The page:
NASHVILLE Garth Brooks returned to the record wars Tuesday (October 9) with a mighty clash of symbols.
Before beginning a carefully staged press conference at the Country Music Hall of Fame, a Marine color guard presented the flag, a class of first graders sang "God Bless America" and a crowd of fans cheered Brooks' arrival.
The business at hand was to premiere "Wrapped Up in You," the first single from Brooks' new album, Scarecrow, to radio stations via satellite broadcast. The album which Brooks denies is his swan song despite last year's declaration of retirement is due out November 13. A Countdown to Garth clock prompted the crowd to chant out the final seconds before the single made its nationwide debut.
"Wrapped Up In You" was written by Wayne Kirkpatrick, a pivotal figure in Brooks' ill-fated The Life of Chris Gaines. Brooks' producer, Allen Reynolds, attested that the song was freshly recorded for Scarecrow.
Mike Dungan, president of Brooks' label, Capitol Records, announced that the singer had signed deals with America Online and Dr. Pepper to promote Scarecrow. (Brooks chose the title, he said, because his daughters reminded him that the scarecrow in "The Wizard of Oz" thought with his heart.)
As usual, Brooks was long on feelings and short on details. He declined to specify how he would promote his first studio album in four years short of indicating he would be on television a lot during the next few months. Asked if he would appear on the November 7 CMA Awards show, he noted only that the deadline for choosing acts had passed. Ed Benson, executive director of the Country Music Association, said he doesn't know if Brooks will be on the program.
Brooks was no more forthcoming concerning his relationship with AOL. He observed that the service would enable him to make many media contacts without leaving his Keatonville, Oklahoma, home. Brooks has filmed a Dr. Pepper commercial he said is designed to make people feel good about themselves. He explained that while both Coca-Cola and Pepsi had approached him, he chose to go with Dr Pepper because he drinks it. Brooks emphasized that he would not tour or appear on TV on a regular basis. Time and again, he stressed that he is devoting himself to fatherhood and such paternal chores as driving his three daughters to school and soccer practice.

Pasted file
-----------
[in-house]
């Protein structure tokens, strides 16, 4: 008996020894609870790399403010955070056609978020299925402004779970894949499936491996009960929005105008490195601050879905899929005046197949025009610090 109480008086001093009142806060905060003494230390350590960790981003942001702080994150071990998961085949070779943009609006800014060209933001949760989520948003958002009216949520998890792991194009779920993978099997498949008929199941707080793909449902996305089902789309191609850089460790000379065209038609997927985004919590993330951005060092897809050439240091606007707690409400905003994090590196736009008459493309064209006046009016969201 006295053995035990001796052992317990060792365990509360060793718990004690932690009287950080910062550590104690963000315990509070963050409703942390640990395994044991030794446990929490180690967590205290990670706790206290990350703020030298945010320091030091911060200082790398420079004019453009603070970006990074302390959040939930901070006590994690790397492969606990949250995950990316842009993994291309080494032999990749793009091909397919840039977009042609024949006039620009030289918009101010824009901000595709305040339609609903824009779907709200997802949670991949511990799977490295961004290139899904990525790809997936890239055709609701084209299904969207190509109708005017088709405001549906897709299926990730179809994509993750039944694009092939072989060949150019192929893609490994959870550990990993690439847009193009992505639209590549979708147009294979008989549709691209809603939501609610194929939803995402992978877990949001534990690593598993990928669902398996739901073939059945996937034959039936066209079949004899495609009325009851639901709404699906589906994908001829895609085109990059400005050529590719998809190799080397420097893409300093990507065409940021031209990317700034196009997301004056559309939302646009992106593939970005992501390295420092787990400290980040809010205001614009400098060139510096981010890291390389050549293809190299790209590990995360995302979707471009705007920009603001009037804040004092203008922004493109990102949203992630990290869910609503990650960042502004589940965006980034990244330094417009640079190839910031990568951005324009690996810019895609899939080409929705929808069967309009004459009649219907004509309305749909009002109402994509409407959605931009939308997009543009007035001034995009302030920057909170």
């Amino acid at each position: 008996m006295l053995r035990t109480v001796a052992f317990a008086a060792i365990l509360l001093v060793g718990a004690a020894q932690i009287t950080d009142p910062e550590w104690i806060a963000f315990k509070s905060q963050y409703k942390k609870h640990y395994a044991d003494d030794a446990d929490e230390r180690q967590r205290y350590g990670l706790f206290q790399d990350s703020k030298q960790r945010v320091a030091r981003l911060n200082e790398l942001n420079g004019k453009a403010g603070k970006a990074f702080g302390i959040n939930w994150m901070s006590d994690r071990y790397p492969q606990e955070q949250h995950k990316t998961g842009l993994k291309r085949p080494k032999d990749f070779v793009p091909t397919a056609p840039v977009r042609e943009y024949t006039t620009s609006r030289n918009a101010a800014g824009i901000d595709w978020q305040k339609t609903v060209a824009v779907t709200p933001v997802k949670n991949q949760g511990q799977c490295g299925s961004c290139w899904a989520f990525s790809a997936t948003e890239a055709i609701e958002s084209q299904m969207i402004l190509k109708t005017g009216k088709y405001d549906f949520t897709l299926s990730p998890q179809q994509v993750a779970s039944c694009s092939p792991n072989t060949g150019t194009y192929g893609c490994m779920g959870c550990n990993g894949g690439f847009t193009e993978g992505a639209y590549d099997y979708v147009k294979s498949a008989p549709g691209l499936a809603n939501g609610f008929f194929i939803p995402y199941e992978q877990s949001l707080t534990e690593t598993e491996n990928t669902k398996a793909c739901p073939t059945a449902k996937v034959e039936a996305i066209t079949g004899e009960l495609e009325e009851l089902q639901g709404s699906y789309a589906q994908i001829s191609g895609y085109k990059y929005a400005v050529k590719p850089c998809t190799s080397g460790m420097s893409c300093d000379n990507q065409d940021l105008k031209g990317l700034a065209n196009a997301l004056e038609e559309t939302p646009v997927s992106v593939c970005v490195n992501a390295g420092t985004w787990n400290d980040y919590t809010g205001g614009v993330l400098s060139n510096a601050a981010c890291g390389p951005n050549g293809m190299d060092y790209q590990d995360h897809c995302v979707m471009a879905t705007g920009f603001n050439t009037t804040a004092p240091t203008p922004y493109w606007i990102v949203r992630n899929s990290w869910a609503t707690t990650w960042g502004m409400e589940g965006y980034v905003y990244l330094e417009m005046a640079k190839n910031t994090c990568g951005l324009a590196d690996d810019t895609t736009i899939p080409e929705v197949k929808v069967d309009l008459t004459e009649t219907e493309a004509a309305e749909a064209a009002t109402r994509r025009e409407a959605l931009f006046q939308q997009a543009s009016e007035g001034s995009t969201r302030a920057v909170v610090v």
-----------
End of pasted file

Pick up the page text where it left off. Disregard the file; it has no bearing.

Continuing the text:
Nevertheless, Brooks left little doubt that he misses being onstage. "I am going to tell you right off the bat," he said, addressing the fans who stood behind the press corps, "I miss the hell out of you guys."
The September 11 terrorist attacks came up throughout Dungan's introductory remarks and Brooks' Q&A session. Brooks said he was in New York when the planes destroyed the World Trade Center towers and was scheduled to be in near the Pentagon later that day. A woman presented Brooks with a New York Fire Department cap, which he held reverently as he spoke of the tragedy. Twice during his remarks, he called for a return to prayer, "or a moment of silence," in public schools, each time to considerable applause.
Scarecrow's cover depicts a brooding, cowboyish Brooks leaning against a wooden fence and holding leather gloves. He said the denim jacket he wears is the same one he wore on the cover of his 1989 debut, Garth Brooks. "My shoulders could still fit it," he observed dryly in one of several references to having gained weight.
Brooks said he has not signed on for any superstar concerts to raise funds for the victims of the September 11 attacks because they conflict with his daughters' schedules.
While he did not offer a cut-by-cut assessment of Scarecrow, Brooks enthused about his duets with George Jones ("Beer Run") and Trisha Yearwood ("Squeeze Me In"). He compared Jones' performance to the country legend's "White Lightning" of more than 40 years earlier. "He's the only guy in the studio who doesn't know he's George Jones," Brooks noted.
Brooks said he screened more than 8,000 songs to arrive at those that appear on Scarecrow. "I think I heard about 15 hits for Tim McGraw," he observed.
Brooks said he'll appear on the "Grand Ole Opry" during Christmas season and appear as part of a December benefit at the Roy Acuff Theater in Nashville to raise awareness of cancer in women.
(This story was updated at 6:49 p.m. ET Tuesday, October 9, 2001.)